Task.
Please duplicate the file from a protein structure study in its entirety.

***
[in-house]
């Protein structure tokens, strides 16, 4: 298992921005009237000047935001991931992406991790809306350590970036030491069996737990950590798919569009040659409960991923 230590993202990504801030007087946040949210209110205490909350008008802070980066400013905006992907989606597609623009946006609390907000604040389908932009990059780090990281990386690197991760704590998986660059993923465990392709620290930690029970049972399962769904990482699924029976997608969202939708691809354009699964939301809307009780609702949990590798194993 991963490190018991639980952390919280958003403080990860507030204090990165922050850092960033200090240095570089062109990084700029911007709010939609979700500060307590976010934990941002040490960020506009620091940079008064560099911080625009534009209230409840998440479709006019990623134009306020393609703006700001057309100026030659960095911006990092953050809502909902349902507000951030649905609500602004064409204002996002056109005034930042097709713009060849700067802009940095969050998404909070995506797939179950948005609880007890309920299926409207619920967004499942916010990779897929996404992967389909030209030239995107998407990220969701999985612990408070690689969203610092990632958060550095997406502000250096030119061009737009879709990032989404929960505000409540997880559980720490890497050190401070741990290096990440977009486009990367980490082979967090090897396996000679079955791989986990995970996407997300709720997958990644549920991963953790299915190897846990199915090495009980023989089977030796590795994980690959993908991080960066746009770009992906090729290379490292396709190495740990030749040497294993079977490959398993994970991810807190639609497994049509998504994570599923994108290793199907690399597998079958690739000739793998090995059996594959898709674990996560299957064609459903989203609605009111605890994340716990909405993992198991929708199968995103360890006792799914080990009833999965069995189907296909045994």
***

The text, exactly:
[in-house]
């Protein structure tokens, strides 16, 4: 298992921005009237000047935001991931992406991790809306350590970036030491069996737990950590798919569009040659409960991923 230590993202990504801030007087946040949210209110205490909350008008802070980066400013905006992907989606597609623009946006609390907000604040389908932009990059780090990281990386690197991760704590998986660059993923465990392709620290930690029970049972399962769904990482699924029976997608969202939708691809354009699964939301809307009780609702949990590798194993 991963490190018991639980952390919280958003403080990860507030204090990165922050850092960033200090240095570089062109990084700029911007709010939609979700500060307590976010934990941002040490960020506009620091940079008064560099911080625009534009209230409840998440479709006019990623134009306020393609703006700001057309100026030659960095911006990092953050809502909902349902507000951030649905609500602004064409204002996002056109005034930042097709713009060849700067802009940095969050998404909070995506797939179950948005609880007890309920299926409207619920967004499942916010990779897929996404992967389909030209030239995107998407990220969701999985612990408070690689969203610092990632958060550095997406502000250096030119061009737009879709990032989404929960505000409540997880559980720490890497050190401070741990290096990440977009486009990367980490082979967090090897396996000679079955791989986990995970996407997300709720997958990644549920991963953790299915190897846990199915090495009980023989089977030796590795994980690959993908991080960066746009770009992906090729290379490292396709190495740990030749040497294993079977490959398993994970991810807190639609497994049509998504994570599923994108290793199907690399597998079958690739000739793998090995059996594959898709674990996560299957064609459903989203609605009111605890994340716990909405993992198991929708199968995103360890006792799914080990009833999965069995189907296909045994």